- Over welding must be avoided to prevent any kind of deformation.
- Planning the welding sequence before starting the process will give us a clear idea about all the neutral axes and welding angles.
- Welding from both sides of the material and clamping them around all the sides will also help prevent these kinds of deformation.
- Welding from the center and out in all the possible opposite directions is necessary to reduce the chances of random hardening and deformation.
- A crack in any material is always considered a defect.
- Generally, a small crack tends to widen up to form a larger one that eventually makes a hole or breaks the metal completely.
- Crack repair being very hard in the welding process, it is better to prevent it than repair it later on.
- Cleaning and deburring the edges of the metal plates can help with the prevention of cracks.
- Clamping the side edges after proper heating of the metal plates can also prevent cracks in the metal welds.
- Provide sufficient heat to the weld before the welding process.
Incomplete Penetration and Fusion
- When the end of the arc weld wire melts due to a short circuit, and sometimes when the weld is unable to fuse on one side is said to be ‘Incomplete Penetration (or) Fusion’.
- The improper fusion between the base metal and weld metal is caused due to less amount of heat supplied by the torch on the welding material and at the junction of the two metals.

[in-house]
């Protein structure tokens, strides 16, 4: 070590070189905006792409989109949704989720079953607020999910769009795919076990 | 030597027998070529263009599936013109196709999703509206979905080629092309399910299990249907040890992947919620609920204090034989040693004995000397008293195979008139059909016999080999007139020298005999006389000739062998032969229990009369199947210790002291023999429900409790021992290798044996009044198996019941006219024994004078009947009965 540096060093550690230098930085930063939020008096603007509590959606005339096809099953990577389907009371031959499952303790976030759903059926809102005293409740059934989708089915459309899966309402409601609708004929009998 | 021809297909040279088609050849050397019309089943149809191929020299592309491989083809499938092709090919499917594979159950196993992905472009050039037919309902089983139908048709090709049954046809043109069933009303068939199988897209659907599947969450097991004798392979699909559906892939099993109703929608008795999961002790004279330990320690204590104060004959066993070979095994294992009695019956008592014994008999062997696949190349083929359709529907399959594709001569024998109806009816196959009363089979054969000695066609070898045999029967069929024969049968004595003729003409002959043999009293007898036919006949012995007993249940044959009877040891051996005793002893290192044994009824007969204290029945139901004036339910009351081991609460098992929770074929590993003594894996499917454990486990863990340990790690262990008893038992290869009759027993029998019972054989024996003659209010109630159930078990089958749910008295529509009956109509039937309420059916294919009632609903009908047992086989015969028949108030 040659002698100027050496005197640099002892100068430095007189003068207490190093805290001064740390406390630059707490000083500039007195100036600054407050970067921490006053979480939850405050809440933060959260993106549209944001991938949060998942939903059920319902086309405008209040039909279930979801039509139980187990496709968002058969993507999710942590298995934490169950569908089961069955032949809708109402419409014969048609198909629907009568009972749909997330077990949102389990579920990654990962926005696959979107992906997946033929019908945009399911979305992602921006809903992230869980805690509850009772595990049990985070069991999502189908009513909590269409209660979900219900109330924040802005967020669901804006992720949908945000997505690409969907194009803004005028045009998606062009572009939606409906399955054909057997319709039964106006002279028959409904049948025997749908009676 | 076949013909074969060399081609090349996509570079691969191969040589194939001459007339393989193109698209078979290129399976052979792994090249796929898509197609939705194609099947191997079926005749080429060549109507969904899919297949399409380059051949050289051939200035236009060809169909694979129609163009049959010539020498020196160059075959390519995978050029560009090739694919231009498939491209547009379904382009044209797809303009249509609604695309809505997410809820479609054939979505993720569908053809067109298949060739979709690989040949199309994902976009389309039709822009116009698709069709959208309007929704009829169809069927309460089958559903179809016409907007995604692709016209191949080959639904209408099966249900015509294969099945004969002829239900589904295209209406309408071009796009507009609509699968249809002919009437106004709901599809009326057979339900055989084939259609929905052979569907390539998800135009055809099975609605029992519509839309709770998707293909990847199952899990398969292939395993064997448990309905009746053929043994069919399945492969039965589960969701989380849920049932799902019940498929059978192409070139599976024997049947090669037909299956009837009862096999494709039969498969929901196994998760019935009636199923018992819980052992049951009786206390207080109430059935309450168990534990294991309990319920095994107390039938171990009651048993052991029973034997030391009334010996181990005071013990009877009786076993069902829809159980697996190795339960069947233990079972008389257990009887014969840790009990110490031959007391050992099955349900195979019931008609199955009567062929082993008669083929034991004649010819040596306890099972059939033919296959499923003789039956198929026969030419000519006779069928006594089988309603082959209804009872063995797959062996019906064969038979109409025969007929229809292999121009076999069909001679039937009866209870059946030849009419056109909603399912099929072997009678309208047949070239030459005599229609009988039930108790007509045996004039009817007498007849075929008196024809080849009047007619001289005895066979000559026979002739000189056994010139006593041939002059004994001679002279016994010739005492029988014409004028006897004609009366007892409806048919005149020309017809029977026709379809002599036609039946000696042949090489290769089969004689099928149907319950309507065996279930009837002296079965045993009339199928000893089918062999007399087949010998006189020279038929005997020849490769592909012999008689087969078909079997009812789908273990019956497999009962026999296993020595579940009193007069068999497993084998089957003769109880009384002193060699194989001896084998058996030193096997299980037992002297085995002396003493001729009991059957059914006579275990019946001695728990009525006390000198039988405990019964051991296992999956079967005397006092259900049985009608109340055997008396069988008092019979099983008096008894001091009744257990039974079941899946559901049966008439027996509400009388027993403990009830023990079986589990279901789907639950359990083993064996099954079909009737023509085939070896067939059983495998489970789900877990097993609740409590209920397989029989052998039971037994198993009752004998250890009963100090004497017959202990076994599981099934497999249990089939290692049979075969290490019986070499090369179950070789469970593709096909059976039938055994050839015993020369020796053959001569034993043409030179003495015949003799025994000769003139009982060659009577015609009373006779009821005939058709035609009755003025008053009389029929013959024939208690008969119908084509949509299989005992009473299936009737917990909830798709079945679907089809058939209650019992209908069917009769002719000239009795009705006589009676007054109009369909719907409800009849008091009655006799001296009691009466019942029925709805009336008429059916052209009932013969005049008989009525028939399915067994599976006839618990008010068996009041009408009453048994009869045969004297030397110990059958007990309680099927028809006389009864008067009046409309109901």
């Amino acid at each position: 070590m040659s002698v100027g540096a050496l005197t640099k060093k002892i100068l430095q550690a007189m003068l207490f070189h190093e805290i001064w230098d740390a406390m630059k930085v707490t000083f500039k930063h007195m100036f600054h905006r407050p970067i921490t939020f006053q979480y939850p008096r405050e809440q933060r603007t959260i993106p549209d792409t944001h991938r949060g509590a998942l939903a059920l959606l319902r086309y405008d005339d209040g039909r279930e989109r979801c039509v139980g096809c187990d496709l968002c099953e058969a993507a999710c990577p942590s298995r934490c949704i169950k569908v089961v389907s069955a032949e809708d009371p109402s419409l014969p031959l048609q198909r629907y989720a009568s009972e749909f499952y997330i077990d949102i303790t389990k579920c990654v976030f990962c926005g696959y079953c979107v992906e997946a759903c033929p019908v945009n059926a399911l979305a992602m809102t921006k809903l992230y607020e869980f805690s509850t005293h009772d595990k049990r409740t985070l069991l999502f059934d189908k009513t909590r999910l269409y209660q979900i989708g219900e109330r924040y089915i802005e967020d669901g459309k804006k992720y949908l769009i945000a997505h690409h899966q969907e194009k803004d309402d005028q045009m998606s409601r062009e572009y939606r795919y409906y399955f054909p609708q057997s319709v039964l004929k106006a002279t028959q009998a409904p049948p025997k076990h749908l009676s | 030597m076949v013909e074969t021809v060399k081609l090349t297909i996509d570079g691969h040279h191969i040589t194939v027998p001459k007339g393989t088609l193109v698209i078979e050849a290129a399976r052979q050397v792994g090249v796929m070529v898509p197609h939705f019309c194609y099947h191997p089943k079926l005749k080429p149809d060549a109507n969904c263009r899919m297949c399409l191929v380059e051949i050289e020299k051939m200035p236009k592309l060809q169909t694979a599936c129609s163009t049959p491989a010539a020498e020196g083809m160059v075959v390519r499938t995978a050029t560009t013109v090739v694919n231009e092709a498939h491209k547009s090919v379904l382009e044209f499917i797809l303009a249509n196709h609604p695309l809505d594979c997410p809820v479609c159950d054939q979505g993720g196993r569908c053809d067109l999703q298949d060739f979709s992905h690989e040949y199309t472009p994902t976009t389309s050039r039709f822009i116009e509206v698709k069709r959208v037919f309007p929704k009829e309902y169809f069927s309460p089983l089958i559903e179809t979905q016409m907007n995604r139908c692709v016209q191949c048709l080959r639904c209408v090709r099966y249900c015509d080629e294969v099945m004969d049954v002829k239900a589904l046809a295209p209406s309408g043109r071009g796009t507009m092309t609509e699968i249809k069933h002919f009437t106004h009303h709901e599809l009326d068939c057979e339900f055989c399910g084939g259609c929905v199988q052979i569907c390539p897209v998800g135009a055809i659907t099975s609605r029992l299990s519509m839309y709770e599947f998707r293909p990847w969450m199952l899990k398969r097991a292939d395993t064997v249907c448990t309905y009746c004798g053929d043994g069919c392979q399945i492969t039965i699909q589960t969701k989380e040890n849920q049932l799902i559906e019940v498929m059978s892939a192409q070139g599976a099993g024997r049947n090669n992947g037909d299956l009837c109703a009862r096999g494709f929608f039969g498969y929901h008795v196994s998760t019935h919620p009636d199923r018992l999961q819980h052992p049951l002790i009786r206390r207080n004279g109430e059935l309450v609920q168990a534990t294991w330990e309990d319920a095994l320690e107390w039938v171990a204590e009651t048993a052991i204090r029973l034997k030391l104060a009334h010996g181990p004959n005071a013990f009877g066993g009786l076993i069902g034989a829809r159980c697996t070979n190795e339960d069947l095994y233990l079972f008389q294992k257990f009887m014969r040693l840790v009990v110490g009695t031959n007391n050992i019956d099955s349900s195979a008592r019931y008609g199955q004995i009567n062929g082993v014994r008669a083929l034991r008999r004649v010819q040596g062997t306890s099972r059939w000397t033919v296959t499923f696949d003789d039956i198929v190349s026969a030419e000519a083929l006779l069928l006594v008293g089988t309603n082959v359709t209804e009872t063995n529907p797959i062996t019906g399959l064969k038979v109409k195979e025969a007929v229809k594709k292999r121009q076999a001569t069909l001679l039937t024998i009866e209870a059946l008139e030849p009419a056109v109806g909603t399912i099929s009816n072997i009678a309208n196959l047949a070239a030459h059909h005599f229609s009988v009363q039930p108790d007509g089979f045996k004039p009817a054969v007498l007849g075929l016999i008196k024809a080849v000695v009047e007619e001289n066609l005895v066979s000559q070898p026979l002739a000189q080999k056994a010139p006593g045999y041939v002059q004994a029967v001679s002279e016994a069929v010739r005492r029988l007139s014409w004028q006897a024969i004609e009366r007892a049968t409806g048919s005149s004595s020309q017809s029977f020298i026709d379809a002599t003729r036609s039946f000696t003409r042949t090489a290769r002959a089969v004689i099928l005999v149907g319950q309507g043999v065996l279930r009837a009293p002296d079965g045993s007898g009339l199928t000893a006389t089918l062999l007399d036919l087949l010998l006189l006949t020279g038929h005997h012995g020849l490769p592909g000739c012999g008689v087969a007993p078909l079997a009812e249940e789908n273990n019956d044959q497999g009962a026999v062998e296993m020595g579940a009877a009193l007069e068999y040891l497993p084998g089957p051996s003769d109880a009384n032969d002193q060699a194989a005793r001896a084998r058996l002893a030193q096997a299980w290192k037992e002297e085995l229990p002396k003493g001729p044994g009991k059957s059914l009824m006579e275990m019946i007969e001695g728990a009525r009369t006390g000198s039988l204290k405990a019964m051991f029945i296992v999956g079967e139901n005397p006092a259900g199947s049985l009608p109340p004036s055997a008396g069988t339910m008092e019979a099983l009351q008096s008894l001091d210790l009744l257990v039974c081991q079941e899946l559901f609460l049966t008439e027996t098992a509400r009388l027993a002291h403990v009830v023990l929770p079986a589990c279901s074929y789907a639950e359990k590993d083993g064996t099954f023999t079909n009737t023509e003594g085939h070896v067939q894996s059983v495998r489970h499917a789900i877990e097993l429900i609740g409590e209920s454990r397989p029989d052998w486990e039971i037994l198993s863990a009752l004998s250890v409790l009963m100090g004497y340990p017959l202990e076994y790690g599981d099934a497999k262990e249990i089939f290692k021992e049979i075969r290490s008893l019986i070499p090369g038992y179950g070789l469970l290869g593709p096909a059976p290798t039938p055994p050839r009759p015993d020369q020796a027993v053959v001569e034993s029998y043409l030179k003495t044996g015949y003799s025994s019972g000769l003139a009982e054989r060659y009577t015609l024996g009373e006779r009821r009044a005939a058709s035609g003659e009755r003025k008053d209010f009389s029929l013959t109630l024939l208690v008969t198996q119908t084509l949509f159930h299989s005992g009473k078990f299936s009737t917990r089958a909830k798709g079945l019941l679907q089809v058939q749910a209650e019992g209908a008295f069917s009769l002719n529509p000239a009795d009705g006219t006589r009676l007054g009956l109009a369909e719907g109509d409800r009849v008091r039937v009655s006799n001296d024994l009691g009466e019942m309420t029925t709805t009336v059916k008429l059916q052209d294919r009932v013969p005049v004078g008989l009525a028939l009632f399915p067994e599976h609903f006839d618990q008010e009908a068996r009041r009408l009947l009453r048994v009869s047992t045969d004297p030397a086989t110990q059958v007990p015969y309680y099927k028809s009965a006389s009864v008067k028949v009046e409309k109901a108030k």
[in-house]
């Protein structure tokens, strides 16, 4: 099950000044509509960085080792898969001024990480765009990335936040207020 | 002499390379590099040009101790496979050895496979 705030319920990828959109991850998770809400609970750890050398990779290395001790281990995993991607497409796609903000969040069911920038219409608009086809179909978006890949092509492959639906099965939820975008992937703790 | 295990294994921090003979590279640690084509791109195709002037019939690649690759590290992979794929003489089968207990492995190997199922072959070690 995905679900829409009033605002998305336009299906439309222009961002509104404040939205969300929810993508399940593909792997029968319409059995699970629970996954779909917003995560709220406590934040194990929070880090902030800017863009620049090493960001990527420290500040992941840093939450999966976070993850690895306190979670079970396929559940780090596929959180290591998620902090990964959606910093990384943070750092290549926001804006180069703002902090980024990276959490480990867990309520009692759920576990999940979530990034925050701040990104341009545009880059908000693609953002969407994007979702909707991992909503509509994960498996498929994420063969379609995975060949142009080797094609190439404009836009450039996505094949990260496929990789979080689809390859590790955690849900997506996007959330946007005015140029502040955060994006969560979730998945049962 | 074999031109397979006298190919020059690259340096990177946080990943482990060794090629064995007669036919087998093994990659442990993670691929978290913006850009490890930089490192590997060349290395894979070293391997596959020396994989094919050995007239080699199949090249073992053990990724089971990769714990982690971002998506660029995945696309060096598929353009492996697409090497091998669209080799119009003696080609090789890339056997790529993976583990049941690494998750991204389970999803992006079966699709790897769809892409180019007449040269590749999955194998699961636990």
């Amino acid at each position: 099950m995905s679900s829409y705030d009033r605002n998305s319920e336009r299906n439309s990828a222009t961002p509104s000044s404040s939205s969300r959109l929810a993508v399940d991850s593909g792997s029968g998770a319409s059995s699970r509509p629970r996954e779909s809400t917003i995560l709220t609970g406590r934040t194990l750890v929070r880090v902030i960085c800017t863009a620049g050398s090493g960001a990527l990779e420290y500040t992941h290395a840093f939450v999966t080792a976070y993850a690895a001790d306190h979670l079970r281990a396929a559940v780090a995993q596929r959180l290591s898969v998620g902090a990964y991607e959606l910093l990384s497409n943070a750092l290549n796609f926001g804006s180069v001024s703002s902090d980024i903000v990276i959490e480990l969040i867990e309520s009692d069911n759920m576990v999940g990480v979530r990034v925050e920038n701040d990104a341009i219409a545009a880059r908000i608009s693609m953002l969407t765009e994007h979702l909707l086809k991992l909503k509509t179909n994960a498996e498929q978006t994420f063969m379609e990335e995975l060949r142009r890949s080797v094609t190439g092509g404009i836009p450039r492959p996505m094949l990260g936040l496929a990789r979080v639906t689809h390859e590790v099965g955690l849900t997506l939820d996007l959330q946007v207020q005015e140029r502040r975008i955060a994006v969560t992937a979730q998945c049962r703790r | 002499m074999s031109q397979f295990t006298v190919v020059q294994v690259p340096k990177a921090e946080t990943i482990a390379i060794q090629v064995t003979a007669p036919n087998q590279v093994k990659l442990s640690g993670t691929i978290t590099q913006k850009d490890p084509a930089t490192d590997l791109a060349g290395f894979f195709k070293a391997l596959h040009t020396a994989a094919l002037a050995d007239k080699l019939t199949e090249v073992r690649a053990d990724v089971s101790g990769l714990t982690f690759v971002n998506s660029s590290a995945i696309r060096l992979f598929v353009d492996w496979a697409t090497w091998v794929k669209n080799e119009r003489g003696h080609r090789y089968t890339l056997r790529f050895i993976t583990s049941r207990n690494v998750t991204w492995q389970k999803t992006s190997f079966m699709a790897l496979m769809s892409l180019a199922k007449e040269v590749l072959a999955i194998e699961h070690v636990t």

- Maintaining a proper welding profile for penetration and arc material characteristics is important.
- Keeping a record of the wire feed speeds and also drastically optimizing the travel speeds are good measures to prevent it.
- The presence of a mixture of unwanted non-metallic particles in the weld is termed a ‘Slag’.
- Slag inclusions do not allow the penetration on the weld between the metals.
- It causes distortions in the joints, poor welding structures, and much more.
- Make sure that the weld beads are smoothened and reduced fusion to reduce the number of pockets formed that hold the slag.
- Applied arc voltage must be monitored from time-to-time and travel speed should be maintained to avoid slag formation.
- Try to avoid the rapid cooling of the weld pool as it might also attract more amount of slag particles.
- The hindrance of a wire from being fed and used in the welding process due to another wire is termed as ‘Birdnesting’.